Many gifted people have the experience of not fitting in - which is basically what you describe. It can last lifelong, though...and there lies the problem.

What a gifted person, like yourself, could do with is at least one other gifted companion to share life with - it could be a gifted friend of like mind or a partner. It doesn't take many: one will do to share the inner world a bit.

It is good that you are resolving these issues now, rather than repressing them. Some people never face up to themselves and their own histories, fully. You are not going to make that mistake.

Yes, what you have said does help: it adds another tale to the idea that, to a degree, "quietness" is a learnt behaviour, on top of any introversion that may otherwise exist.

Best of luck in breaking out of it - and finding a few people to relate to. Even one would do, if they were of the right type.

Take care

9:26 PM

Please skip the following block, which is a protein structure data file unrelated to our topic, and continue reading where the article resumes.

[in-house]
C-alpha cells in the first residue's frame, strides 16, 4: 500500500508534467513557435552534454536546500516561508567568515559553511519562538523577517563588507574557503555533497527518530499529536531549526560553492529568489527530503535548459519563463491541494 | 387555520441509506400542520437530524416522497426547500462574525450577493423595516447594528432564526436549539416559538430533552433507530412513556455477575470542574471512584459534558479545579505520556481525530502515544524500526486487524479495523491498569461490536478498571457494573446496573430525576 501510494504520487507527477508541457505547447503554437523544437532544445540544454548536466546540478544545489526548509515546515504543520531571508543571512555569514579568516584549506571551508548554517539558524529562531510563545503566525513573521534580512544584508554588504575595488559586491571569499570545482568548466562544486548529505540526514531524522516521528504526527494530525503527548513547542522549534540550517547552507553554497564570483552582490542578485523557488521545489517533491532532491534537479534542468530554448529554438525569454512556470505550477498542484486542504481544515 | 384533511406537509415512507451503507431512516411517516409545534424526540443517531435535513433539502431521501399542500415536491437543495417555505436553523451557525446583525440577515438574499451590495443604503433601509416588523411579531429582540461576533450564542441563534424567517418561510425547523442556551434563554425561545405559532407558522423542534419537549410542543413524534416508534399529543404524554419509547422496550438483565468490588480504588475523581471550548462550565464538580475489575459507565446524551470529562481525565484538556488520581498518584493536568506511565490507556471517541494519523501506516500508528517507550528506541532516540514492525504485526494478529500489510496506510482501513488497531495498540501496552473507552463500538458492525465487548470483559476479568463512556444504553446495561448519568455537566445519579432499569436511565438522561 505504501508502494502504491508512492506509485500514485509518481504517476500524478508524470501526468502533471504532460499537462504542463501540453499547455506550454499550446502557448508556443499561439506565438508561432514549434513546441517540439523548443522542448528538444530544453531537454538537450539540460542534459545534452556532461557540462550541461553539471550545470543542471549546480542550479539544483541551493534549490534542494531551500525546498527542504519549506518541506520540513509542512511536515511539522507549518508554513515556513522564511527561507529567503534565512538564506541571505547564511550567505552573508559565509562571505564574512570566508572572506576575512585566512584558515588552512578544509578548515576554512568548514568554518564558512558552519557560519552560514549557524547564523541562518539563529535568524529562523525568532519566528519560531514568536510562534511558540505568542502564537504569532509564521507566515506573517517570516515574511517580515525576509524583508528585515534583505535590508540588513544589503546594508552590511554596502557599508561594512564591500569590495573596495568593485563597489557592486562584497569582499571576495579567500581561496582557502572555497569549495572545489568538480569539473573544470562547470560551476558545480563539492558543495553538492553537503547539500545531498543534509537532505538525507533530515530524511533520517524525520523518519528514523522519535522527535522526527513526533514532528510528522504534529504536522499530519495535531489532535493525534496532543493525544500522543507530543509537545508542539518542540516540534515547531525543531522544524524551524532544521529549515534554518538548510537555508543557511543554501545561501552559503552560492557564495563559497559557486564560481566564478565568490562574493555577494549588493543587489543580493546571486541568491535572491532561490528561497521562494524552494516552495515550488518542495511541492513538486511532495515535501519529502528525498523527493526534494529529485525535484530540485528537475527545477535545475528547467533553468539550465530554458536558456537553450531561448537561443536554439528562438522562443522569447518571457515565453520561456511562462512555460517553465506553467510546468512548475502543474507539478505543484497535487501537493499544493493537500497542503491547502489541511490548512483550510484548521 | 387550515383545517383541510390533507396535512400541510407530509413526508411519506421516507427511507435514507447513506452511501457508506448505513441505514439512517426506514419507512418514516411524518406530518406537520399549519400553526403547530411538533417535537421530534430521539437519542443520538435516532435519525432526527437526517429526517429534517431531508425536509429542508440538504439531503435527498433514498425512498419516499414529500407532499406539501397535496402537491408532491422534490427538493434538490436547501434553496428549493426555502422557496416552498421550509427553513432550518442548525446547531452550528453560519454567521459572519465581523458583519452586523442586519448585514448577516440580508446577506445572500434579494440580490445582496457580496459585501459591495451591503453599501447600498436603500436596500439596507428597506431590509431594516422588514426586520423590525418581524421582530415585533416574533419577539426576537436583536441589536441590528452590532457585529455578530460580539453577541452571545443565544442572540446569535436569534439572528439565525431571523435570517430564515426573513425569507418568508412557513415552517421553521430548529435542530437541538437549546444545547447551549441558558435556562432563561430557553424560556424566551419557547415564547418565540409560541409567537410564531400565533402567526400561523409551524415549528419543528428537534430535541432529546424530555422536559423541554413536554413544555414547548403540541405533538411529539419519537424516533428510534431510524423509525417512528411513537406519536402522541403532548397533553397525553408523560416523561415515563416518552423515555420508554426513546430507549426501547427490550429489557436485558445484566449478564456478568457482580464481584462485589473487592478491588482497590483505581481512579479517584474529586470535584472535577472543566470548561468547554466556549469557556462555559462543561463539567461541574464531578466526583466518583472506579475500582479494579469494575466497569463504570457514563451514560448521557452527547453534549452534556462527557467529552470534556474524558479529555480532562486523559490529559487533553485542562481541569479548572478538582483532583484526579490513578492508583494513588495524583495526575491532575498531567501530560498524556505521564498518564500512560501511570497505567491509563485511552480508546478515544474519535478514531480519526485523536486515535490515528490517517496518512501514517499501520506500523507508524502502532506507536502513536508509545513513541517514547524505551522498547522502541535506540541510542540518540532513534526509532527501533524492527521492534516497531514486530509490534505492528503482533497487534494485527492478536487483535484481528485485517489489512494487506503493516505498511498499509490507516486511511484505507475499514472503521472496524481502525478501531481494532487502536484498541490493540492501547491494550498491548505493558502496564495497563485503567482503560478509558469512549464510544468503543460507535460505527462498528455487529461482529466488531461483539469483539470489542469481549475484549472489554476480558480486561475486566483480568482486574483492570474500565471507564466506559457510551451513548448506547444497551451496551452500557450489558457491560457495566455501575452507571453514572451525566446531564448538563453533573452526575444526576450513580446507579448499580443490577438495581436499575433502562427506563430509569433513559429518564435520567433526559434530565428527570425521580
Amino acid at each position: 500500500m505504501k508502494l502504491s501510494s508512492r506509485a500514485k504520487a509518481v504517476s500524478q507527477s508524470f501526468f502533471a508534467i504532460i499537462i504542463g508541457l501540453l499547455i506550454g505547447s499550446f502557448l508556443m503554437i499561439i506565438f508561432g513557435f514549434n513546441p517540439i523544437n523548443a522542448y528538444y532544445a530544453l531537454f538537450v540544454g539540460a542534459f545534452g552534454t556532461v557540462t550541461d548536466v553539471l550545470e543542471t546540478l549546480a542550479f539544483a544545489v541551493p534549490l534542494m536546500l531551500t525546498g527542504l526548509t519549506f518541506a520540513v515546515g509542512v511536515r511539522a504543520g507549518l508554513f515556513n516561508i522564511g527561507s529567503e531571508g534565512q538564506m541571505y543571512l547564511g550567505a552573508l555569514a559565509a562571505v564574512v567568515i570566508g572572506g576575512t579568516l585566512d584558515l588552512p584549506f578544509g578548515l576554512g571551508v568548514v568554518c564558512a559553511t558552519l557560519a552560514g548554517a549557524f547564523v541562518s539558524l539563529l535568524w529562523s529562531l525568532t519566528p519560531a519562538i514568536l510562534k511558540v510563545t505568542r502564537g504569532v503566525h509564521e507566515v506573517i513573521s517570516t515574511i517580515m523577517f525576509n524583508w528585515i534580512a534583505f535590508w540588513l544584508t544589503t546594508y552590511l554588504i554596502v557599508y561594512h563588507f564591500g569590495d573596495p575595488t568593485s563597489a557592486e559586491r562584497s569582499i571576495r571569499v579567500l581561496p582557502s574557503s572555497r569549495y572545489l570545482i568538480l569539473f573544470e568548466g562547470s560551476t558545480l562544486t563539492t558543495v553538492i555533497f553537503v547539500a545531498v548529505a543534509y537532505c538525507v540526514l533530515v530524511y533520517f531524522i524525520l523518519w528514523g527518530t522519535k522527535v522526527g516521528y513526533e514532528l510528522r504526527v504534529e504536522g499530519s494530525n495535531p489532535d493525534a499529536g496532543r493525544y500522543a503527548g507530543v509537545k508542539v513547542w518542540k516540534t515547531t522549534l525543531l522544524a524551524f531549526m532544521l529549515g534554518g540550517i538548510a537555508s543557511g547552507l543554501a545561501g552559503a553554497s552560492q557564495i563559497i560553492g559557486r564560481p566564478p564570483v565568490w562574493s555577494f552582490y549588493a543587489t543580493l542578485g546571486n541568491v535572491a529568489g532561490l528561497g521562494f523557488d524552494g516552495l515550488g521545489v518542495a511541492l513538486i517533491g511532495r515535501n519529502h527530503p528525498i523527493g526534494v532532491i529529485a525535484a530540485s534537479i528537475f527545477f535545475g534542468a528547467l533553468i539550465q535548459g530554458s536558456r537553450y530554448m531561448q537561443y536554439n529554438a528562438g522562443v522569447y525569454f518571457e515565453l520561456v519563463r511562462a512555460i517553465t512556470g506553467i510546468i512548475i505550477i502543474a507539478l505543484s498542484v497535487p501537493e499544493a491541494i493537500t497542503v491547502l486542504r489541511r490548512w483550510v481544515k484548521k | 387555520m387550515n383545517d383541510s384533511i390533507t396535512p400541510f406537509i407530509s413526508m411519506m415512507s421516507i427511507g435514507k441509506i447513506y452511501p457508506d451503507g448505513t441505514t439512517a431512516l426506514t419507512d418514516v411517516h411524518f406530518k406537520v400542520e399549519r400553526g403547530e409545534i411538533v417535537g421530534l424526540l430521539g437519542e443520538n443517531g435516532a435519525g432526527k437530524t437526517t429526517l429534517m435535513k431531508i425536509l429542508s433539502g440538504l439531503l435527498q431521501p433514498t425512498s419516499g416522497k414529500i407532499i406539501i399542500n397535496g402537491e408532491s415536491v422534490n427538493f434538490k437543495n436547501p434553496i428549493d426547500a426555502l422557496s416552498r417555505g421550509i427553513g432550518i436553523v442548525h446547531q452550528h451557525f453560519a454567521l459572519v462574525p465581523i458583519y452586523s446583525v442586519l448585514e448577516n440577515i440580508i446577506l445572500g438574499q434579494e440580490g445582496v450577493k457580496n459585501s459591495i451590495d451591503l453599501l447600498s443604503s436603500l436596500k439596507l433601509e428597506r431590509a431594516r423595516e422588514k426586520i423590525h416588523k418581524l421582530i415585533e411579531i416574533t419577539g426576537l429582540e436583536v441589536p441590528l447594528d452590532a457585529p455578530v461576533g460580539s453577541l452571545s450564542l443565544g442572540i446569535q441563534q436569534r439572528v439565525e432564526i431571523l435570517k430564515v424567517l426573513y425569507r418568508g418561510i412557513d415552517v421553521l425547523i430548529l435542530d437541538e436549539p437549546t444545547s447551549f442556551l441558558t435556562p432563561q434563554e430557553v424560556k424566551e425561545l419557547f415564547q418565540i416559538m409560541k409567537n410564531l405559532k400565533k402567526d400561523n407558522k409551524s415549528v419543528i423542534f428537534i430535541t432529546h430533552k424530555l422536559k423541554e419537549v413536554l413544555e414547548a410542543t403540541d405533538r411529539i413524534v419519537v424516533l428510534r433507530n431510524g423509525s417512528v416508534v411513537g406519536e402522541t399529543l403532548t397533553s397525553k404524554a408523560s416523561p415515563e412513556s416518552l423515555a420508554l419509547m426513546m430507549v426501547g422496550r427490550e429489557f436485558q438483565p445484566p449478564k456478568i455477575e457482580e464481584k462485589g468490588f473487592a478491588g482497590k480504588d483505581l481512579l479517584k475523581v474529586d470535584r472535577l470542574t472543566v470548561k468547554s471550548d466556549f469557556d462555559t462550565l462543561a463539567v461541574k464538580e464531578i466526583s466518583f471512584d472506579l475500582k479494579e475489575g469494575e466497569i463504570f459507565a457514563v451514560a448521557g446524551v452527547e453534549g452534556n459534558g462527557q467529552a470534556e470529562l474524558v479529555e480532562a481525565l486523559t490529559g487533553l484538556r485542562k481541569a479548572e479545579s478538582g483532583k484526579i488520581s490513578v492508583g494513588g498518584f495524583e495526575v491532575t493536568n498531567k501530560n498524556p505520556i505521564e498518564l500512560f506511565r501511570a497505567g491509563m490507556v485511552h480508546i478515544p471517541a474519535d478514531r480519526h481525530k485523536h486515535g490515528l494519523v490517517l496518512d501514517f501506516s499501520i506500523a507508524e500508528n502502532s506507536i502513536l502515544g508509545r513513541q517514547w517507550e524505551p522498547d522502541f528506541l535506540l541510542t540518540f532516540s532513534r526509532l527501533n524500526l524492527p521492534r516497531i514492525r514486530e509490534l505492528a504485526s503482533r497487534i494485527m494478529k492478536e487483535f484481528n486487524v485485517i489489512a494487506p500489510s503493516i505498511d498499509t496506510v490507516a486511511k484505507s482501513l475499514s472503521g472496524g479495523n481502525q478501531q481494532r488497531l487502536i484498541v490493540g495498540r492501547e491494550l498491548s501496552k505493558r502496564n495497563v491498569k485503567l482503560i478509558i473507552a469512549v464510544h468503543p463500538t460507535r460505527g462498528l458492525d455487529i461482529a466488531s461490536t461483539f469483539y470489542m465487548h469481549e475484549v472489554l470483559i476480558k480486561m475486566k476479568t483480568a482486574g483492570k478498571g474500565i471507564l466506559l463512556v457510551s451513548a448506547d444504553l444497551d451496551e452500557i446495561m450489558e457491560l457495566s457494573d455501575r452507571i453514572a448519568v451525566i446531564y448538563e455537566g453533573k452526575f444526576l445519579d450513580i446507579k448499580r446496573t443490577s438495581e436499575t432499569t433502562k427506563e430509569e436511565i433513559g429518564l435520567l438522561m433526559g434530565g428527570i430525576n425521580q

Anonymous Anonymous said...

Well Im working on it... Its easier said than done. Like I have said before... for me, metacognition is like the sun is on inside my head. Its constant. Because of this, I think my idea of emotional intimacy is a lot more all-encompassing than what even gifted people are accustomed to. But I am keeping watch. The forum Im on is promising. New people keep turning up. Ive started messaging a lady with two psychology degrees... Maybe that will go somewhere. :)

- Kathy

12:00 AM  
Anonymous Anna Stanton said...

Thank you for your comment Valentine you always show great insight into situations.
I hope to first and foremost help jack be comfortable with who he is and develop patience and diplomacy with others who may react unpleasantly. I do worry he misses out, though he has had rather many harsh encounters. Each one makes him more cautious. Everyday he reminds me life as a gifted person must be far from a bed of roses.